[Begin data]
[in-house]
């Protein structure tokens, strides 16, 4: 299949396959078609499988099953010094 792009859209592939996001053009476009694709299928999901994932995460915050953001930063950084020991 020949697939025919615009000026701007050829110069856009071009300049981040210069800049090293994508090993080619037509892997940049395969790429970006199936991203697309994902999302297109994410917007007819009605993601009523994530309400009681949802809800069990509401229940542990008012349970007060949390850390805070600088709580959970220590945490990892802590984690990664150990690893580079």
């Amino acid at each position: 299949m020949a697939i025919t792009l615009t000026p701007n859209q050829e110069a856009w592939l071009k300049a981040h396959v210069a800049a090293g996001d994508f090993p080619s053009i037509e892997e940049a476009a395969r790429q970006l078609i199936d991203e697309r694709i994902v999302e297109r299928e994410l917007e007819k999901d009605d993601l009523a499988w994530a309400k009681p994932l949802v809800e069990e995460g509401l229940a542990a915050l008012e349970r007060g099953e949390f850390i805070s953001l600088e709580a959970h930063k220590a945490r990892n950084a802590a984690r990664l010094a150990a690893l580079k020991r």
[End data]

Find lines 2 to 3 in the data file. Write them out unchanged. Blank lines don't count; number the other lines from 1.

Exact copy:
């Protein structure tokens, strides 16, 4: 299949396959078609499988099953010094 792009859209592939996001053009476009694709299928999901994932995460915050953001930063950084020991 020949697939025919615009000026701007050829110069856009071009300049981040210069800049090293994508090993080619037509892997940049395969790429970006199936991203697309994902999302297109994410917007007819009605993601009523994530309400009681949802809800069990509401229940542990008012349970007060949390850390805070600088709580959970220590945490990892802590984690990664150990690893580079």
């Amino acid at each position: 299949m020949a697939i025919t792009l615009t000026p701007n859209q050829e110069a856009w592939l071009k300049a981040h396959v210069a800049a090293g996001d994508f090993p080619s053009i037509e892997e940049a476009a395969r790429q970006l078609i199936d991203e697309r694709i994902v999302e297109r299928e994410l917007e007819k999901d009605d993601l009523a499988w994530a309400k009681p994932l949802v809800e069990e995460g509401l229940a542990a915050l008012e349970r007060g099953e949390f850390i805070s953001l600088e709580a959970h930063k220590a945490r990892n950084a802590a984690r990664l010094a150990a690893l580079k020991r």